Image: University of Michigan's Mobility Transformation Center
The heart of America's beleaguered auto industry will soon be home a 32-acre, multimillion-dollar high-tech transportation experiment. The University of Michigan, along with the local government and major automakers, is building a model town to test a system of self-driving "connected" cars.
The mock city’s robocars will navigate the urban environment’s twisty concrete and asphalt roads, and confront all the normal obstacles of a bustling city: traffic signs, roundabouts, stoplights, merge lanes, construction work, streetlights, sidewalks and even "mechanical pedestrians" that dart out into the street in front of traffic. The "Mobility Transformation Facility" will open this fall, the university announced yesterday.
“Today reminds me of when I was a young boy and used to watch The Jetsons,” said David Munson, the university’s dean of engineering, in the announcement. “We’re not doing flying cars here, but I think we’re doing something more important ... and almost as impressive.”
The simulation is run by a proprietary software, and programmers will code in dangerous situations—traffic jams and potential collisions—so engineers can anticipate problems and, ideally, solve for them before the automated autos hit the streets. It's laying the groundwork for the real-world system planned for 2021 in Ann Arbor.
There will surely be some technical barriers to work out, but the biggest hurdles self-driving cars will have to clear are likely regulatory, legal, and political. Will driverless cars be subsidized like public transit? If autonomous cars eliminate crashes, will insurance companies start tanking? Will the data-driven technology be a privacy invasion?
"It's not just the car manufacturers that'll be interested, it's also the people who handle the data," David Lampe, a university communications rep told me: telecommunications, freight companies, big data management, traffic control, suppliers, insurance, smart parking. "There's huge opportunities for a wide range of industries here."
So far, the car companies on board are Ford, General Motors, and Toyota. They will be supplying the automated connected cars for the test city.
Note: that's "automated," not "autonomous." The vehicles in development aren't 100 percent self-driving like Google's now-famous robocars; rather, a human still sits in the driver's seat, but much of the process is automated, giving the vehicle enhanced capabilities. Google hasn't signed on to participate in the experiment, but Lampe told me they're in the process of finding partners, and "Google might well be one of those."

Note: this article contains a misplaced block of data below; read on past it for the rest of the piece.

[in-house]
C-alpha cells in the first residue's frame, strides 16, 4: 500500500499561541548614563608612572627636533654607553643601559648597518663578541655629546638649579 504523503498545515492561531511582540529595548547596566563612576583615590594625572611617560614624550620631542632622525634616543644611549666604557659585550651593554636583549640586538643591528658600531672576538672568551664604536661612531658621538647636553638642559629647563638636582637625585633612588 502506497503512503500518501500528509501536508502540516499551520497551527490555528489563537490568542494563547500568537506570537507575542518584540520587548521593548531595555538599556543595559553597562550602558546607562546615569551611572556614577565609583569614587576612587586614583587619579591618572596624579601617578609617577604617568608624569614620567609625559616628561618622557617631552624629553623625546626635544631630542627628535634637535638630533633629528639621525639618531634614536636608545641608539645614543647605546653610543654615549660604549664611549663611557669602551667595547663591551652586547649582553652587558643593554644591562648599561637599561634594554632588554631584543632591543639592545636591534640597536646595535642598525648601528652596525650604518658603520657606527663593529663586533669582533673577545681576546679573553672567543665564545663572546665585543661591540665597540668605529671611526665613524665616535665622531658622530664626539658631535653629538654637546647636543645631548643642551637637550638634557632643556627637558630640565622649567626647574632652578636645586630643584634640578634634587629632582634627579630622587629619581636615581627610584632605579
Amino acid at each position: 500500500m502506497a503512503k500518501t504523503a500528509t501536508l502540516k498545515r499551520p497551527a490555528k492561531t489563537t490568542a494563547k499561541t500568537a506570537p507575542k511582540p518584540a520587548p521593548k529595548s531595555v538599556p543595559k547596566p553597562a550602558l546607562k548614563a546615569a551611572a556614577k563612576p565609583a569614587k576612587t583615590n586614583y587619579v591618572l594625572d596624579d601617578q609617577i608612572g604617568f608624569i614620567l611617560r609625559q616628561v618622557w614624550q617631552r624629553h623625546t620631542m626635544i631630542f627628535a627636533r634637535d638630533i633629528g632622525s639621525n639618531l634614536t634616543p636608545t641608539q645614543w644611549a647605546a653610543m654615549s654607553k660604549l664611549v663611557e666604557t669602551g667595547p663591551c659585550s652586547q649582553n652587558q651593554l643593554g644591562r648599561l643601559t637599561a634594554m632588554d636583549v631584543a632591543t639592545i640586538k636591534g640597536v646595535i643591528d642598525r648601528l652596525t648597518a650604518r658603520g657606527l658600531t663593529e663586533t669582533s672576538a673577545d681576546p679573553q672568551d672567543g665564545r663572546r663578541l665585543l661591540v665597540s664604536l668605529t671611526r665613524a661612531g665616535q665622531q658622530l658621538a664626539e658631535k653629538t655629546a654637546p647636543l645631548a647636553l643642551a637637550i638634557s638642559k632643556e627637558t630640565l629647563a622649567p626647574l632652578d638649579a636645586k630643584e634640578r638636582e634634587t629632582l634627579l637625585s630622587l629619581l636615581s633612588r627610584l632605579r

Instead, the researchers, policymakers, and municipal authorities will focus on the safety promise of network-linked vehicles that communicate wirelessly. As the narrative goes, driverless cars could cut down on traffic, pollution, and collisions. But before cars can drive themselves and take human error out of the equation, they need to talk to each other. This has attracted the interest of the federal government, which is helping fund the development of vehicle-to-vehicle communication technology.
Image: University of Michigan
"In the future, your car will talk to other cars, to traffic lights, and to other roadside devices. And the roadway will talk back, too," explains the university’s website. "Your Connected Vehicle will find out about such things as traffic tie-ups, icy roads, disabled vehicles, and lane closures."
Automobiles that can communicate with their environment have even more capabilities than driverless vehicles, Lampe said. "If you can manage entire regions of traffic you can reduce accidents by as much as 80 percent; you can reduce emissions by at least 80 percent."
The mock town can be used test this networked system with either automated or totally human-free cars. "A Google car could also be a connected vehicle and then it would achieve the extra benefits of what's happening around the corner or two miles down the street or across town," Lampe said.
It’s cool stuff, but complicated. The only-marginally-smart cars on the market now can already be hacked, and the security implications of an entire city of internet-connected, automated driving machines are glaring. The internet of things is notoriously vulnerable, and the internet of cars will be too.
Presumably, those are the kind of kinks the puppeteers controlling the University of Michigan's model future city will be trying to tease out—with robotic pedestrians and simulated chaos on the road, before things get really real.